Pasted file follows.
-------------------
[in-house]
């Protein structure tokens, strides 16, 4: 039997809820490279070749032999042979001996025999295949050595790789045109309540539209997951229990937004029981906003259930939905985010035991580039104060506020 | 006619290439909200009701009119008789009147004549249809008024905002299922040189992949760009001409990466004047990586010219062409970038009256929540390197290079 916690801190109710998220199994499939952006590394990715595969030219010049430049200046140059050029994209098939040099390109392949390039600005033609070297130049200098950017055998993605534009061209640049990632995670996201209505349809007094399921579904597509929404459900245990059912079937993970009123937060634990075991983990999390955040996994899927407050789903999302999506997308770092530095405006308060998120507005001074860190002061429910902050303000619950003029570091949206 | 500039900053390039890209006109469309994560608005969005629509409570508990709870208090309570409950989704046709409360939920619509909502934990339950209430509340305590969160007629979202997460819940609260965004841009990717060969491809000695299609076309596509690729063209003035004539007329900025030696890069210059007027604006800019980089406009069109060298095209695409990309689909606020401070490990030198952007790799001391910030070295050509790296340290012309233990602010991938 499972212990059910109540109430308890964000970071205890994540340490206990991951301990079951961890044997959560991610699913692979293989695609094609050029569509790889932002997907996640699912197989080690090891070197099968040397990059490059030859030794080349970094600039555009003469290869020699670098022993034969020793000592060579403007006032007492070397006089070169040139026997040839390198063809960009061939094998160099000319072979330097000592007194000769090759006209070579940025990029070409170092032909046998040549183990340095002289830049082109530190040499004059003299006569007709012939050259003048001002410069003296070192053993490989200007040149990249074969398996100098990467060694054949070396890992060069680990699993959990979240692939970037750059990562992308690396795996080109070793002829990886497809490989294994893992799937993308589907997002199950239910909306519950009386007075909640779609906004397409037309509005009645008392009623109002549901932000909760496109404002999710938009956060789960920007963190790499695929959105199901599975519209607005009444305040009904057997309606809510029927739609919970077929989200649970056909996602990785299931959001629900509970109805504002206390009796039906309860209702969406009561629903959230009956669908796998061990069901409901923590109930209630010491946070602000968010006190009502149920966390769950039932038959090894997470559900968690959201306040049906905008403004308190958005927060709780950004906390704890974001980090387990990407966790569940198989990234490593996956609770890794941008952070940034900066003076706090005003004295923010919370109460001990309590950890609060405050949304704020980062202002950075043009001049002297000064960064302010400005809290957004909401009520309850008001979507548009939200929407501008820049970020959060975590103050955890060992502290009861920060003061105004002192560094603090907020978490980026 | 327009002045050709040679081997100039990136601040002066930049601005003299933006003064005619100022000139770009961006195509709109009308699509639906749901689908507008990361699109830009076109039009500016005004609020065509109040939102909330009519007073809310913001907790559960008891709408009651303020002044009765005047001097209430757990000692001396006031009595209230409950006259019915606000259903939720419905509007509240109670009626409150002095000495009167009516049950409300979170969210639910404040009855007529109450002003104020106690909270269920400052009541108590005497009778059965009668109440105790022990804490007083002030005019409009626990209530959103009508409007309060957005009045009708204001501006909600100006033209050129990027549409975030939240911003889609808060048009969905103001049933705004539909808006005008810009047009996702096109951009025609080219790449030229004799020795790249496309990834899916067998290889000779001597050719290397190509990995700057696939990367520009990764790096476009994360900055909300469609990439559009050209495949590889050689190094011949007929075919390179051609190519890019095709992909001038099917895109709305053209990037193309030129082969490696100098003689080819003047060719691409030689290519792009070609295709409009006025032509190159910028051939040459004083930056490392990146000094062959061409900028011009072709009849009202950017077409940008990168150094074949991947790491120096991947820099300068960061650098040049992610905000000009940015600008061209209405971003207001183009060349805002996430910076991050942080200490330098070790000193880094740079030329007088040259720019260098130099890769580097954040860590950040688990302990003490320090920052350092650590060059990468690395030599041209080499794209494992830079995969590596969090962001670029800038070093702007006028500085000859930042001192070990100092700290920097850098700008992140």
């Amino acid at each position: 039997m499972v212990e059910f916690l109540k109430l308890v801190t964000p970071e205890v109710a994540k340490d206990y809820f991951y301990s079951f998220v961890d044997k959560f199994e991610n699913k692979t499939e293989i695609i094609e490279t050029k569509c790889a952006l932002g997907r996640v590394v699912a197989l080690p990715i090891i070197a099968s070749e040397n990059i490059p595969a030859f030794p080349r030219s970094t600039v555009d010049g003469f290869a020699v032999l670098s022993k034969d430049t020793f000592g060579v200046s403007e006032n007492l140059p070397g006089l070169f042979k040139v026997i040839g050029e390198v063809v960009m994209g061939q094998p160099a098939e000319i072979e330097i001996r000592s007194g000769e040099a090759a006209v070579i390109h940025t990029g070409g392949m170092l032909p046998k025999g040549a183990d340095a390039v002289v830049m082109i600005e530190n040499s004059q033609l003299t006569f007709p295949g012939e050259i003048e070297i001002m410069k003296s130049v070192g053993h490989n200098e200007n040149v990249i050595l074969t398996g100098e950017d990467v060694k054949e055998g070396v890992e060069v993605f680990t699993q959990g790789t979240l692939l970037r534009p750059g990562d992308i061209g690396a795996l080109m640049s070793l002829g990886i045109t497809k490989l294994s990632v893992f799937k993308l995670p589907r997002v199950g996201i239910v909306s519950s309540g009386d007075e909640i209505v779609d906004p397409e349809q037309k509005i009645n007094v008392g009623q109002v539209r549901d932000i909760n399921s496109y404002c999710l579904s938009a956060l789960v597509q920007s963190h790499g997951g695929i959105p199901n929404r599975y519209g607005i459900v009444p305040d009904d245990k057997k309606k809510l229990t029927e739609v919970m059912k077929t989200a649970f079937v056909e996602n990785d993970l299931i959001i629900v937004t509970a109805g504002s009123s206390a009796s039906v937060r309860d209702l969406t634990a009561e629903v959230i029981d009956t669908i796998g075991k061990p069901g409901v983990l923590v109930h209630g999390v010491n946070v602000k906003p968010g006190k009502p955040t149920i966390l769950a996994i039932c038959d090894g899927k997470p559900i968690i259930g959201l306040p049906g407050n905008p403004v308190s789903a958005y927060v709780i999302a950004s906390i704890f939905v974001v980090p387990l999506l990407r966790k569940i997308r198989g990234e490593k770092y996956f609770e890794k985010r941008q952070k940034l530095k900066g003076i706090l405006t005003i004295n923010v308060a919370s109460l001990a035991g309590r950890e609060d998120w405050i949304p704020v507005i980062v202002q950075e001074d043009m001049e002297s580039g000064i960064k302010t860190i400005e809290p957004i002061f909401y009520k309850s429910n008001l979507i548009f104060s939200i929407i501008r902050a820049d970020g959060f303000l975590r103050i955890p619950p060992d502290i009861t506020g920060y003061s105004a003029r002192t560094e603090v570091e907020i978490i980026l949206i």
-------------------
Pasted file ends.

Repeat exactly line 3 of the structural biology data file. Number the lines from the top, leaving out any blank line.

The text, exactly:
């Amino acid at each position: 039997m499972v212990e059910f916690l109540k109430l308890v801190t964000p970071e205890v109710a994540k340490d206990y809820f991951y301990s079951f998220v961890d044997k959560f199994e991610n699913k692979t499939e293989i695609i094609e490279t050029k569509c790889a952006l932002g997907r996640v590394v699912a197989l080690p990715i090891i070197a099968s070749e040397n990059i490059p595969a030859f030794p080349r030219s970094t600039v555009d010049g003469f290869a020699v032999l670098s022993k034969d430049t020793f000592g060579v200046s403007e006032n007492l140059p070397g006089l070169f042979k040139v026997i040839g050029e390198v063809v960009m994209g061939q094998p160099a098939e000319i072979e330097i001996r000592s007194g000769e040099a090759a006209v070579i390109h940025t990029g070409g392949m170092l032909p046998k025999g040549a183990d340095a390039v002289v830049m082109i600005e530190n040499s004059q033609l003299t006569f007709p295949g012939e050259i003048e070297i001002m410069k003296s130049v070192g053993h490989n200098e200007n040149v990249i050595l074969t398996g100098e950017d990467v060694k054949e055998g070396v890992e060069v993605f680990t699993q959990g790789t979240l692939l970037r534009p750059g990562d992308i061209g690396a795996l080109m640049s070793l002829g990886i045109t497809k490989l294994s990632v893992f799937k993308l995670p589907r997002v199950g996201i239910v909306s519950s309540g009386d007075e909640i209505v779609d906004p397409e349809q037309k509005i009645n007094v008392g009623q109002v539209r549901d932000i909760n399921s496109y404002c999710l579904s938009a956060l789960v597509q920007s963190h790499g997951g695929i959105p199901n929404r599975y519209g607005i459900v009444p305040d009904d245990k057997k309606k809510l229990t029927e739609v919970m059912k077929t989200a649970f079937v056909e996602n990785d993970l299931i959001i629900v937004t509970a109805g504002s009123s206390a009796s039906v937060r309860d209702l969406t634990a009561e629903v959230i029981d009956t669908i796998g075991k061990p069901g409901v983990l923590v109930h209630g999390v010491n946070v602000k906003p968010g006190k009502p955040t149920i966390l769950a996994i039932c038959d090894g899927k997470p559900i968690i259930g959201l306040p049906g407050n905008p403004v308190s789903a958005y927060v709780i999302a950004s906390i704890f939905v974001v980090p387990l999506l990407r966790k569940i997308r198989g990234e490593k770092y996956f609770e890794k985010r941008q952070k940034l530095k900066g003076i706090l405006t005003i004295n923010v308060a919370s109460l001990a035991g309590r950890e609060d998120w405050i949304p704020v507005i980062v202002q950075e001074d043009m001049e002297s580039g000064i960064k302010t860190i400005e809290p957004i002061f909401y009520k309850s429910n008001l979507i548009f104060s939200i929407i501008r902050a820049d970020g959060f303000l975590r103050i955890p619950p060992d502290i009861t506020g920060y003061s105004a003029r002192t560094e603090v570091e907020i978490i980026l949206i």